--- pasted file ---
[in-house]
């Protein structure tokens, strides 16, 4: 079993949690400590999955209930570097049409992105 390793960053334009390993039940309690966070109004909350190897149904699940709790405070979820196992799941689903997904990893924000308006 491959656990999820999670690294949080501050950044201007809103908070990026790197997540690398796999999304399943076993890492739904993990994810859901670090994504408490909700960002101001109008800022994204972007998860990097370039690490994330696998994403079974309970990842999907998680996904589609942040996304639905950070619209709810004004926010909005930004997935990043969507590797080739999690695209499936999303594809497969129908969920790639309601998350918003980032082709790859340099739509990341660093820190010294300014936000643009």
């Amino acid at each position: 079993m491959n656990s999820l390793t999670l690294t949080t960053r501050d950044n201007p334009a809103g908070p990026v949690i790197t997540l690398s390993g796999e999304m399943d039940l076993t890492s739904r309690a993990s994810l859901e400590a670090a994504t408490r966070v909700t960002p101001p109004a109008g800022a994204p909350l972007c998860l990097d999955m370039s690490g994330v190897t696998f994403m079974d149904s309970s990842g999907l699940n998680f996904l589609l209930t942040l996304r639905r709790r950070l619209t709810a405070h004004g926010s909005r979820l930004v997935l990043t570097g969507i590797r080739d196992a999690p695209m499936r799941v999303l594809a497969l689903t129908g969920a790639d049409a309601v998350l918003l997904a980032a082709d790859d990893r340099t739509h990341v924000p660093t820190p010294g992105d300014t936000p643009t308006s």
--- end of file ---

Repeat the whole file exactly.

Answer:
[in-house]
């Protein structure tokens, strides 16, 4: 079993949690400590999955209930570097049409992105 390793960053334009390993039940309690966070109004909350190897149904699940709790405070979820196992799941689903997904990893924000308006 491959656990999820999670690294949080501050950044201007809103908070990026790197997540690398796999999304399943076993890492739904993990994810859901670090994504408490909700960002101001109008800022994204972007998860990097370039690490994330696998994403079974309970990842999907998680996904589609942040996304639905950070619209709810004004926010909005930004997935990043969507590797080739999690695209499936999303594809497969129908969920790639309601998350918003980032082709790859340099739509990341660093820190010294300014936000643009």
């Amino acid at each position: 079993m491959n656990s999820l390793t999670l690294t949080t960053r501050d950044n201007p334009a809103g908070p990026v949690i790197t997540l690398s390993g796999e999304m399943d039940l076993t890492s739904r309690a993990s994810l859901e400590a670090a994504t408490r966070v909700t960002p101001p109004a109008g800022a994204p909350l972007c998860l990097d999955m370039s690490g994330v190897t696998f994403m079974d149904s309970s990842g999907l699940n998680f996904l589609l209930t942040l996304r639905r709790r950070l619209t709810a405070h004004g926010s909005r979820l930004v997935l990043t570097g969507i590797r080739d196992a999690p695209m499936r799941v999303l594809a497969l689903t129908g969920a790639d049409a309601v998350l918003l997904a980032a082709d790859d990893r340099t739509h990341v924000p660093t820190p010294g992105d300014t936000p643009t308006s």